John W. Fisher

Professor Emeritus of Civil Engineering
Director Emeritus, ATLSS Engineering Research Center
Lehigh University, Bethlehem, PA

Overcoming Barriers to Durable Steel Bridge Systems (click to view video)

Friday, April 18th, 2008
4:10 P.M.

Sinclair Laboratory Auditorium

Overview:

Experience with steel bridges has demonstrated that one of the primary barriers to durability was inadequacies in the fatigue design criteria and practice prior to 1974. The development of a rational fatigue resistance knowledge base and the introduction of stress range as the appropriate fatigue design criteria minimized this limitation. [...] More recent work on Ultrasonic Impact Treatment (UIT) together with the need for end weld design changes are shown to effectively eliminate fatigue as controlling design.

For the future, High Performance Steels (HPS) are providing enhanced weathering resistance for uncoated members along with more reliable fracture resistance and weldability. Control of water and debris by minimizing joints in bridge decks offers enhanced protection for both coated and uncoated bridge members. The orthotropic steel deck is shown to be a system providing modularity for prefabrication and easy erection. This system is capable of providing a 100 year life when thicker deck plates are used with thin epoxy concrete wearing surfaces. These have been shown to permit immediate use and are not pot hole sensitive even if local surface deterioration develops.

DR. JOHN W. FISHER: John W. Fisher was Professor of Civil Engineering at Lehigh University since 1969, and became Professor Emeritus in 2002. He was Director of the Engineering Research Center on Advanced Technology for Large Structural Systems (ATLSS) since its establishment by NSF in May 1986 until September 1999. Dr. Fisher is a graduate of Washington University, St. Louis, Missouri, with M.S.CE and Ph.D. degrees from Lehigh University.

A structural engineer, Dr. Fisher is a specialist in structural connections, the fatigue and fracture of riveted, bolted, and welded structures, the behavior and design of composite steel-concrete members, and the performance of steel bridges. In 1986 he was elected a member of the National Academy of Engineering. In 1989 he was elected an Honorary Member of the American Society of Civil Engineers. He was the first academic to receive the Construction-Man-of-the-Year Award from ENR in 1987 and was named one of the 125 engineers identified by ENR editors for outstanding contributions to the construction industry since 1874 in 1999. In 1992 he was awarded the Frank B. Brown medal by the Franklin Institute for his contributions to structural engineering. In 1995 he was awarded the John A. Roebling Medal for lifetime Achievement in Bridge Engineering. In 1997 he was named the Distinguished Lecturer by the Transportation Research Board and the Portevin Lecturer by the International Institute of Welding. In 2000 he was awarded the John Fritz Medal for researching safety and performance of steel structures for the public good, and the Transportation Research Board Roy W. Crum Distinguished Service Award for his contributions to bridge engineering and research. In 2001 the International Association of Bridge and Structural Engineering elected him the Laureate of the International Award of Merit in Structural Engineering. In 2002 the International Association of Bridge Maintenance and Safety awarded him for Bridge Safety. In 2006 he received the Geerhard Haaijer Award for Excellence in Education from the American Institute of Steel Construction. And in 2007 he was awarded the Outstanding Projects and Leaders (OPAL) Lifetime Achievement Award in Education by the American Society of Civil Engineers. Dr. Fisher has published over 275 articles, reports and books in scientific and engineering journals.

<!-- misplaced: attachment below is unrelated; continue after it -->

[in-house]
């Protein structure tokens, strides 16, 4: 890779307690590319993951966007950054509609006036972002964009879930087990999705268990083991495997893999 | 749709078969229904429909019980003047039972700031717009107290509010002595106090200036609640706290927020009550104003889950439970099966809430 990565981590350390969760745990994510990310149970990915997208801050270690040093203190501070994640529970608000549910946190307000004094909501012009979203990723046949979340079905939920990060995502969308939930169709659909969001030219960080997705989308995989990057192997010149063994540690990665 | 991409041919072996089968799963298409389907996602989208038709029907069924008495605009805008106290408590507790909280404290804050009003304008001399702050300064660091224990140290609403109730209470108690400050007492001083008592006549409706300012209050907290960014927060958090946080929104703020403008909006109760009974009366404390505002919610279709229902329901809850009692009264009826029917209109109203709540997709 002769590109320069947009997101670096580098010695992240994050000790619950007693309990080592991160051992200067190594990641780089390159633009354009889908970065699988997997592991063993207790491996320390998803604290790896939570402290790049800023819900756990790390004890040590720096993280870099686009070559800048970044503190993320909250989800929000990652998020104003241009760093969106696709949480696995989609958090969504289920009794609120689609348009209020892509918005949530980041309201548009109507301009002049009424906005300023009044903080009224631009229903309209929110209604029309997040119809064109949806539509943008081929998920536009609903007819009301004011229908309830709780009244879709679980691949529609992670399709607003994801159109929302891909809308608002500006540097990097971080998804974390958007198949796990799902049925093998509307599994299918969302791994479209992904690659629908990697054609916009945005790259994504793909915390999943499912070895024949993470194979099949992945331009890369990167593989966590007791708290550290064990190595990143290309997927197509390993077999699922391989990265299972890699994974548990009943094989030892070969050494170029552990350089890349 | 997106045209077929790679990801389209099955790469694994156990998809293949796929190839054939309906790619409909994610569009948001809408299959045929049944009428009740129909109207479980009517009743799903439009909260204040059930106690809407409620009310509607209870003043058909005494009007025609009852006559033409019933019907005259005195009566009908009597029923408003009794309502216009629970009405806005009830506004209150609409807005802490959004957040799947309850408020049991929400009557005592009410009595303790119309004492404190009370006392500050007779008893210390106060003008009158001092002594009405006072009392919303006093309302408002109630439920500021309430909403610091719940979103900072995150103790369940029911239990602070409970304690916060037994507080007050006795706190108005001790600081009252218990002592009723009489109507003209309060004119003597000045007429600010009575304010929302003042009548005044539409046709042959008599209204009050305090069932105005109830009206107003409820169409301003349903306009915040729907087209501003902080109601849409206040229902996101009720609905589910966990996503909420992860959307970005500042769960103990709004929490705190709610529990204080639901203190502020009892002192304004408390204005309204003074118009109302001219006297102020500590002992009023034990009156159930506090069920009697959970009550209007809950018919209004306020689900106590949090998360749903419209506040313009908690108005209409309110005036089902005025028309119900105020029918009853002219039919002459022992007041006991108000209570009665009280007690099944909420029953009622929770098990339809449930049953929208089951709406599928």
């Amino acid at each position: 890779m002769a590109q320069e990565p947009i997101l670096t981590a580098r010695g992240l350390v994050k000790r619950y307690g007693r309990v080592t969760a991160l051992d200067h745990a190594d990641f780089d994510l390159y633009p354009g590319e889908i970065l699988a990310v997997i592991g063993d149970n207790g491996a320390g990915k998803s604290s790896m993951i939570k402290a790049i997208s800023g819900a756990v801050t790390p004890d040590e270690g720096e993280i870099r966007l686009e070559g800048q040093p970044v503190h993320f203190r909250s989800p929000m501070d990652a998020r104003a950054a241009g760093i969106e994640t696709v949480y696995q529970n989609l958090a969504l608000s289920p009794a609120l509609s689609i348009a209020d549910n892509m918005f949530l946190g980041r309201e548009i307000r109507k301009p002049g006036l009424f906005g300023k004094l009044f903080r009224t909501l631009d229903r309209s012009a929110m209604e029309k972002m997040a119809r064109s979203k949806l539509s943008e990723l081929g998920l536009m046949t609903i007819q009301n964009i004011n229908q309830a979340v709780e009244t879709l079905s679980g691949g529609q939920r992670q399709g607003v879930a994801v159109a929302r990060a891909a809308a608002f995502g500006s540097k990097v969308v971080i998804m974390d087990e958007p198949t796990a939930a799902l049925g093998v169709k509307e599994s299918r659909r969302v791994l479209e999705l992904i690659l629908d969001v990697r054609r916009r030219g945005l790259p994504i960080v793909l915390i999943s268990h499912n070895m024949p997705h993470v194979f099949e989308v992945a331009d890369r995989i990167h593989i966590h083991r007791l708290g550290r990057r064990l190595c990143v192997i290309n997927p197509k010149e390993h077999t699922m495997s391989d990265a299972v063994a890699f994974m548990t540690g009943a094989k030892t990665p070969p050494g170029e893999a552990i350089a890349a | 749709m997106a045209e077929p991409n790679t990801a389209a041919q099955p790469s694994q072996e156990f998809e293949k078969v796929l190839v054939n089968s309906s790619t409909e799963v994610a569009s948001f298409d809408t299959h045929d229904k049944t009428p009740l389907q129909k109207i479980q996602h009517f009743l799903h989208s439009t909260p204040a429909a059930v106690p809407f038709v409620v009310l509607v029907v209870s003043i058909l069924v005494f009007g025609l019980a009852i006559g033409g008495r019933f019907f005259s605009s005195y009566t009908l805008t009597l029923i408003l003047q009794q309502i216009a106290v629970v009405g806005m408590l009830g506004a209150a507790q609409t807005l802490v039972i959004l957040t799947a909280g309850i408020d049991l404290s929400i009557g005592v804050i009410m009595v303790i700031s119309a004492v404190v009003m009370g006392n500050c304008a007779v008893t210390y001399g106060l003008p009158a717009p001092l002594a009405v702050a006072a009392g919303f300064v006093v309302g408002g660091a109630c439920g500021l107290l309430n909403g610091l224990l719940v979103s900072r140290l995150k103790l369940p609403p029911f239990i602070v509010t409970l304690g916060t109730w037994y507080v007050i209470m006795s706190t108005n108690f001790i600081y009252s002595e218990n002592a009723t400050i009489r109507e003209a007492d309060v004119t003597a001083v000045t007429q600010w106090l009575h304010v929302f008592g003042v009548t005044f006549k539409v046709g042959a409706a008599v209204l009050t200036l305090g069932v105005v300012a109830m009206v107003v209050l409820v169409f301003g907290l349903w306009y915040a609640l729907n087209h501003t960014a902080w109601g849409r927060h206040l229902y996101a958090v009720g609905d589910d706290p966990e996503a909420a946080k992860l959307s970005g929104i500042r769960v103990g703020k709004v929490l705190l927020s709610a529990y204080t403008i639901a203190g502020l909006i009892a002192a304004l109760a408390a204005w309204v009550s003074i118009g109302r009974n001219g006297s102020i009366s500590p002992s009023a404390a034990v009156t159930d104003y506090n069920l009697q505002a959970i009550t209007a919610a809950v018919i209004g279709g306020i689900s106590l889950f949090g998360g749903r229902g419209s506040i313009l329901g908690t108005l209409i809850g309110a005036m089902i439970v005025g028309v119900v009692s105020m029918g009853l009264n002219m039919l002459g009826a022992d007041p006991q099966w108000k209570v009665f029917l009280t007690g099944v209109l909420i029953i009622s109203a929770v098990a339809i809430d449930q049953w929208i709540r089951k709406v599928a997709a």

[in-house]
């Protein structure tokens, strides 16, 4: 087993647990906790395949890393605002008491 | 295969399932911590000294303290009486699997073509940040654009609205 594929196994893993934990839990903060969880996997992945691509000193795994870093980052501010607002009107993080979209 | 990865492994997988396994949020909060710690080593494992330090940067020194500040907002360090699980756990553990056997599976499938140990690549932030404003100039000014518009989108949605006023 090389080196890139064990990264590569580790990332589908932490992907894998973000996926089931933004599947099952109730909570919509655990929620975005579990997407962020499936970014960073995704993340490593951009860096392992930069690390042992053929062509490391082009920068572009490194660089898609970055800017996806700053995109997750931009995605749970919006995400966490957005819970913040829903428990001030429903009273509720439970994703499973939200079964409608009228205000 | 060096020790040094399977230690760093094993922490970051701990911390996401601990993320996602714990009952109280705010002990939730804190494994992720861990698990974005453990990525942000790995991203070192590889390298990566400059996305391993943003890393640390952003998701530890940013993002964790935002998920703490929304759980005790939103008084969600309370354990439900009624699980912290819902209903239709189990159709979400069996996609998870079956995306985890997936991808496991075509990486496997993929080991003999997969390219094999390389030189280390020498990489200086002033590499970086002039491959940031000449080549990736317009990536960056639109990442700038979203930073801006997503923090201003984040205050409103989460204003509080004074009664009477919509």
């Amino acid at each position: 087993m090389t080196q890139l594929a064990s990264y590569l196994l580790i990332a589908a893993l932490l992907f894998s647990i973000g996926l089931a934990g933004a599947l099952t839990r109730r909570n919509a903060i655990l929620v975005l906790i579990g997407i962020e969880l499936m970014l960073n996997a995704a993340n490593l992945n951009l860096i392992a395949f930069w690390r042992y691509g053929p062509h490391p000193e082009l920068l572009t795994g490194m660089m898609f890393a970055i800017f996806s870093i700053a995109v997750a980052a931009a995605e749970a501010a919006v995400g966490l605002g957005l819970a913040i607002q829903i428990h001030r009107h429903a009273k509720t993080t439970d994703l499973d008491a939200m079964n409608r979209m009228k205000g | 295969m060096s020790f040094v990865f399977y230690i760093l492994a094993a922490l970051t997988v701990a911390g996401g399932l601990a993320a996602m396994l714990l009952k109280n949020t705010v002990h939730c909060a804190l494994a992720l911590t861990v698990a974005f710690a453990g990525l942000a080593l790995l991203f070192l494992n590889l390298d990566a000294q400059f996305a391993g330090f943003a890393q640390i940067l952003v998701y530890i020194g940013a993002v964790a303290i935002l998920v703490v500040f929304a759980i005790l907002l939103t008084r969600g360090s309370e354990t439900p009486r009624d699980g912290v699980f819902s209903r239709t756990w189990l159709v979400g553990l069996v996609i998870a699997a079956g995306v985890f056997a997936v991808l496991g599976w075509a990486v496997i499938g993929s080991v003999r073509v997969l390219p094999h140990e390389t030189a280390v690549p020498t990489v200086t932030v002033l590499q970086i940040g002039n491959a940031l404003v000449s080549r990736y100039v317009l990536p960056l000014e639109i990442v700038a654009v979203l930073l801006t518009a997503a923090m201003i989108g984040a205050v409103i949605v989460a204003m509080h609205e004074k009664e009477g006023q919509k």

Overcoming Barriers to Durable Steel Bridge Systems:

Experience with steel bridges has demonstrated that one of the primary barriers to durability was inadequacies in the fatigue design criteria and practice prior to 1974. The development of a rational fatigue resistance knowledge base and the introduction of stress range as the appropriate fatigue design criteria minimized this limitation. Small web gaps and arbitrary rules to avoid welding to tension flanges resulted in extensive web gap fatigue cracking from out-of-plane distortion. Small web gaps can also result in tri-axiality resulting in brittle fracture. Improvements of existing details by end weld treatment using peening and gas tungsten arc remelting are examined as procedures to enhance the fatigue resistance of existing structures. Experience with these procedures since the 1970's is reviewed. More recent work on Ultrasonic Impact Treatment (UIT) together with the need for end weld design changes are shown to effectively eliminate fatigue as controlling design. For the future, High Performance Steels (HPS) are providing enhanced weathering resistance for uncoated members along with more reliable fracture resistance and weldability. Control of water and debris by minimizing joints in bridge decks offers enhanced protection for both coated and uncoated bridge members. The orthotropic steel deck is shown to be a system providing modularity for prefabrication and easy erection. This system is capable of providing a 100 year life when thicker deck plates are used with thin epoxy concrete wearing surfaces. These have been shown to permit immediate use and are not pot hole sensitive even if local surface deterioration develops.

The Fazlur R. Khan Distinguished Lecture Series has been initiated and organized by Dan M. Frangopol, the first holder of Lehigh's Fazlur Rahman Khan Endowed Chair of Structural Engineering and Architecture.

The Dendrite and Graphite of a Grey Cast Iron Structure